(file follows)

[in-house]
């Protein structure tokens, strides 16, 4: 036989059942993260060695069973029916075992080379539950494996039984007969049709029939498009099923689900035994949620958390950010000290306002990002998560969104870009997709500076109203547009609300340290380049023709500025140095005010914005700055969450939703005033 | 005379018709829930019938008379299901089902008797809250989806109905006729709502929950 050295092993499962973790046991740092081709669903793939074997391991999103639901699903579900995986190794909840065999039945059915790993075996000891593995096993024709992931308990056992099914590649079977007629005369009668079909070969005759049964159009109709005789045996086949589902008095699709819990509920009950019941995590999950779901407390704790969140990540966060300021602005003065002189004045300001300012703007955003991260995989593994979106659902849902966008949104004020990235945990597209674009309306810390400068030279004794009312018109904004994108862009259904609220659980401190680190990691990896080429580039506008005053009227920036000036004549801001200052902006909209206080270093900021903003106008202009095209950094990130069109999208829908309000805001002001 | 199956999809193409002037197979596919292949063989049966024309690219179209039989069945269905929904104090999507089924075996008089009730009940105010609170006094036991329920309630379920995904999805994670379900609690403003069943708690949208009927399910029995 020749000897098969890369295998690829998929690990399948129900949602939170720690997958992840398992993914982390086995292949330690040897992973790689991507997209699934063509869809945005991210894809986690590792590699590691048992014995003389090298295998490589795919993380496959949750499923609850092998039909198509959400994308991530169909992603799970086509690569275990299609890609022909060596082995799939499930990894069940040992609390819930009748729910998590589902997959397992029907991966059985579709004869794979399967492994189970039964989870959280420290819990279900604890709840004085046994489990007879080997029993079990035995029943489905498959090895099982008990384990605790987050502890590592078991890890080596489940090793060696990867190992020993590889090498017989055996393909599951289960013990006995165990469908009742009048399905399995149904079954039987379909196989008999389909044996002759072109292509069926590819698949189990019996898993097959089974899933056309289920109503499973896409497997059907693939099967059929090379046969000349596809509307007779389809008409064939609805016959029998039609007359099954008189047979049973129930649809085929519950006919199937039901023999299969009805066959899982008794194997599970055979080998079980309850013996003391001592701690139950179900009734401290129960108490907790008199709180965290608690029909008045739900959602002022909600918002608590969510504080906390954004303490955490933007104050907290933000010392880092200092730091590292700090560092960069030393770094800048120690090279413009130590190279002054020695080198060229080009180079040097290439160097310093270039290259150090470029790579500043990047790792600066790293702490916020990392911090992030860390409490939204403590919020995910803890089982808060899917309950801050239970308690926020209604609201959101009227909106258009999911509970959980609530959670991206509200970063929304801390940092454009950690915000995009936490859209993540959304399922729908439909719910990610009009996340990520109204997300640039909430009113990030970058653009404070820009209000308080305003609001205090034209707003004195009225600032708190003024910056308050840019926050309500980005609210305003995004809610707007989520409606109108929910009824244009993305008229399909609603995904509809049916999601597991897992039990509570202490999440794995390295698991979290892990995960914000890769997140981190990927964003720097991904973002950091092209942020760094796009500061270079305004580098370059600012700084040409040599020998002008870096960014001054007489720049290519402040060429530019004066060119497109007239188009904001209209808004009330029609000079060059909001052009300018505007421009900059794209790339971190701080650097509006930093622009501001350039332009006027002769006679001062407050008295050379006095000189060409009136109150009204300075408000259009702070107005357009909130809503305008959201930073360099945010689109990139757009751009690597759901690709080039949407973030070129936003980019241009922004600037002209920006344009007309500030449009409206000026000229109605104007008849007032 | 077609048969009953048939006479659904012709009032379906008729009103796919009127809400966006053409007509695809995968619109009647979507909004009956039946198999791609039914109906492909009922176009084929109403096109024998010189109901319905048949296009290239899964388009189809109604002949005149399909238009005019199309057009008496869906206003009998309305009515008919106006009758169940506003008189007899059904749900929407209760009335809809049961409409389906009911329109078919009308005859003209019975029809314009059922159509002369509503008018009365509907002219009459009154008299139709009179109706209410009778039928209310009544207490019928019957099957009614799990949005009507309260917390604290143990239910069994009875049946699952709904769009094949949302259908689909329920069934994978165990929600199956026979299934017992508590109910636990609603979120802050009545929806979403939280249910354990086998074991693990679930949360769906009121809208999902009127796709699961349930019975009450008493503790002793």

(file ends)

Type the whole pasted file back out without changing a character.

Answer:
[in-house]
């Protein structure tokens, strides 16, 4: 036989059942993260060695069973029916075992080379539950494996039984007969049709029939498009099923689900035994949620958390950010000290306002990002998560969104870009997709500076109203547009609300340290380049023709500025140095005010914005700055969450939703005033 | 005379018709829930019938008379299901089902008797809250989806109905006729709502929950 050295092993499962973790046991740092081709669903793939074997391991999103639901699903579900995986190794909840065999039945059915790993075996000891593995096993024709992931308990056992099914590649079977007629005369009668079909070969005759049964159009109709005789045996086949589902008095699709819990509920009950019941995590999950779901407390704790969140990540966060300021602005003065002189004045300001300012703007955003991260995989593994979106659902849902966008949104004020990235945990597209674009309306810390400068030279004794009312018109904004994108862009259904609220659980401190680190990691990896080429580039506008005053009227920036000036004549801001200052902006909209206080270093900021903003106008202009095209950094990130069109999208829908309000805001002001 | 199956999809193409002037197979596919292949063989049966024309690219179209039989069945269905929904104090999507089924075996008089009730009940105010609170006094036991329920309630379920995904999805994670379900609690403003069943708690949208009927399910029995 020749000897098969890369295998690829998929690990399948129900949602939170720690997958992840398992993914982390086995292949330690040897992973790689991507997209699934063509869809945005991210894809986690590792590699590691048992014995003389090298295998490589795919993380496959949750499923609850092998039909198509959400994308991530169909992603799970086509690569275990299609890609022909060596082995799939499930990894069940040992609390819930009748729910998590589902997959397992029907991966059985579709004869794979399967492994189970039964989870959280420290819990279900604890709840004085046994489990007879080997029993079990035995029943489905498959090895099982008990384990605790987050502890590592078991890890080596489940090793060696990867190992020993590889090498017989055996393909599951289960013990006995165990469908009742009048399905399995149904079954039987379909196989008999389909044996002759072109292509069926590819698949189990019996898993097959089974899933056309289920109503499973896409497997059907693939099967059929090379046969000349596809509307007779389809008409064939609805016959029998039609007359099954008189047979049973129930649809085929519950006919199937039901023999299969009805066959899982008794194997599970055979080998079980309850013996003391001592701690139950179900009734401290129960108490907790008199709180965290608690029909008045739900959602002022909600918002608590969510504080906390954004303490955490933007104050907290933000010392880092200092730091590292700090560092960069030393770094800048120690090279413009130590190279002054020695080198060229080009180079040097290439160097310093270039290259150090470029790579500043990047790792600066790293702490916020990392911090992030860390409490939204403590919020995910803890089982808060899917309950801050239970308690926020209604609201959101009227909106258009999911509970959980609530959670991206509200970063929304801390940092454009950690915000995009936490859209993540959304399922729908439909719910990610009009996340990520109204997300640039909430009113990030970058653009404070820009209000308080305003609001205090034209707003004195009225600032708190003024910056308050840019926050309500980005609210305003995004809610707007989520409606109108929910009824244009993305008229399909609603995904509809049916999601597991897992039990509570202490999440794995390295698991979290892990995960914000890769997140981190990927964003720097991904973002950091092209942020760094796009500061270079305004580098370059600012700084040409040599020998002008870096960014001054007489720049290519402040060429530019004066060119497109007239188009904001209209808004009330029609000079060059909001052009300018505007421009900059794209790339971190701080650097509006930093622009501001350039332009006027002769006679001062407050008295050379006095000189060409009136109150009204300075408000259009702070107005357009909130809503305008959201930073360099945010689109990139757009751009690597759901690709080039949407973030070129936003980019241009922004600037002209920006344009007309500030449009409206000026000229109605104007008849007032 | 077609048969009953048939006479659904012709009032379906008729009103796919009127809400966006053409007509695809995968619109009647979507909004009956039946198999791609039914109906492909009922176009084929109403096109024998010189109901319905048949296009290239899964388009189809109604002949005149399909238009005019199309057009008496869906206003009998309305009515008919106006009758169940506003008189007899059904749900929407209760009335809809049961409409389906009911329109078919009308005859003209019975029809314009059922159509002369509503008018009365509907002219009459009154008299139709009179109706209410009778039928209310009544207490019928019957099957009614799990949005009507309260917390604290143990239910069994009875049946699952709904769009094949949302259908689909329920069934994978165990929600199956026979299934017992508590109910636990609603979120802050009545929806979403939280249910354990086998074991693990679930949360769906009121809208999902009127796709699961349930019975009450008493503790002793």